We need to fix existing schools, not just build more

People are getting their knickers in a twist this week about a bunch of separate budget-related things but keep talking about them as if they are all the same issue. It is not helpful.

The golden thread between the problems is money. There is only so much cash to go around, which is making the school community grumpy and fighty.

But it is unhelpful to conflate, say, money for new schools – which is a real need that we shouldn’t beat up the government for trying to solve – with thoughts about grammar schools, for example.

Here are five important (and separate) things to know:

1.    We need lots of new schools . . . blame it on the recent baby boom

2.    All new schools will be “free schools” because the government committed to opening them in its 2015 manifesto. They are not special or magical; they are just new schools.

3.    Existing schools need about £6.7 billion so their building condition is “at least satisfactory”. The government is offering in this budget £216 million.

4.    There is, however, money for grammar schools: £50 million has already been set aside for them and some of the new school money will also go into them.

5.    School budgets overall – not just for buildings – are really squeezed at the minute, and this means lots of people are losing their jobs and services are being cut back.

Hence, three things are going on – a need for new schools, a need to fix existing schools, and a need to fund the day-to-day running of schools.

New schools have been reasonably well-served. A chunk of cash is being put aside for free schools, which are really just new schools, and they are increasingly built in areas where the local council has identified a need.

It’s not silly of the chancellor to put money into the project. Kids need places and the government promised it would build 500 schools. Sure, there are issues with free schools. They’ve historically been rushed, land costs are expensive, and – as our report on asbestos safety in free schools story shows – in their haste to get them opened the government sometimes cuts safety corners that it later pays dearly for.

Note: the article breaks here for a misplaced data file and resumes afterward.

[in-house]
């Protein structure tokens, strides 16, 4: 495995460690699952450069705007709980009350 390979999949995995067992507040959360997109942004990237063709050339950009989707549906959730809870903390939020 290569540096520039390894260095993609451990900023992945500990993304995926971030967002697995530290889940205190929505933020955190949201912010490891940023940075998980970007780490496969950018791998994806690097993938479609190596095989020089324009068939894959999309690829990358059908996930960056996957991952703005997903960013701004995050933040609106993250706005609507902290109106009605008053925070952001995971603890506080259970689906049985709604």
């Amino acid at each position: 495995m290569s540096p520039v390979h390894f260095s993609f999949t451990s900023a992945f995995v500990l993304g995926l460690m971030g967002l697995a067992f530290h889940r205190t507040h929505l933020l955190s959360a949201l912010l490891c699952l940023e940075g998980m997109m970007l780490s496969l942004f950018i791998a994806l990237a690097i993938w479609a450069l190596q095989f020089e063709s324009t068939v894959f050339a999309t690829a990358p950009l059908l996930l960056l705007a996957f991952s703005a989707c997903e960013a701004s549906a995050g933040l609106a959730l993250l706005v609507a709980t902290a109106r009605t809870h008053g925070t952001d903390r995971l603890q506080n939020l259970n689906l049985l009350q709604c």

What is more interesting is the smaller amount of money for school improvements

What is more interesting is the smaller amount of money for school improvements. Children across the country are in full-to-bursting classrooms, many of which are damp with poor ventilation and lighting, so contributing to sickness and teacher turnover. There are still schools that had long-awaited buildings cancelled in 2010 that have no date for renovation.

At first, this seems terrible. But, could it be that there’s a clever plan?

In ten years, when the baby boom peters out and Brexit delivers lower immigration, there will be half-empty shiny new schools and others with roofs falling in. At that point it would make sense to move the kids from the falling-apart schools into the shiny ones and sell off the land, neatly making money for the Treasury in the long-term and saving on repair costs in the short-term. Plus, given the move towards online learning and remote-working, one might even believe that by 2027 more children will be educated at home, and that even fewer school buildings will be needed. Lack of investment now could end up being a smart move.

On paper, it’s a glorious plan. Especially if you’re in an office thinking it up. But it’s far, far less glorious when it’s your classroom that’s freezing in the winter, or your child whose asthma kicks off because she is sitting in a mould-ridden room, six hours a day.

Which is why people are getting angry about grammar schools. Putting aside whether they are a good thing or not, the fact is that they are an expensive thing. Building new schools costs. Transporting children 15 miles to these schools will be even more expensive. And doing so in the face of super-squeezed budgets, when it could have a detrimental impact on local schools in terms of funding and the loss of a genuinely comprehensive intake, feels like wilful neglect.

Then there’s the overall school budget issue, in which leaders are trying to do more with less. Toby Young, head of the New Schools Network, complained in the media this week that the issue of new schools is separate to budgets overall. He’s right. To an extent.

The country needs more schools and it is getting the money for them. But it also needs decent buildings and great teachers, and more money is needed for those too. Funding one issue does not mean you get away with not funding everything else.

Your thoughts

Leave a Reply

Your email address will not be published. Required fields are marked *


  1. Stephen Fowler

    “School budgets overall – not just for buildings – are really squeezed at the minute, and this means lots of people are losing their jobs and services are being cut back.”

    What would make an interesting article is for a particular school complaining about ‘cuts’ to give us a breakdown of their budget and how much they actually get and what they spend it on – including what is the ratio of teachers and class assistants to children. They could even give us the teachers’ salaries, or at least the average. Then if the school gets, say, £6000 per child, we could suggest ways to the school as to how they could manage, bearing in mind the article earlier 23 February by James Tooley in which he describes a school where they can get by on £2500 per child.

    The concern of all the parents that I speak to is that a school should be a place where there is order and calm, and where learning can take place without disruption. This is more important to them than massive new gymnasiums and sports fields.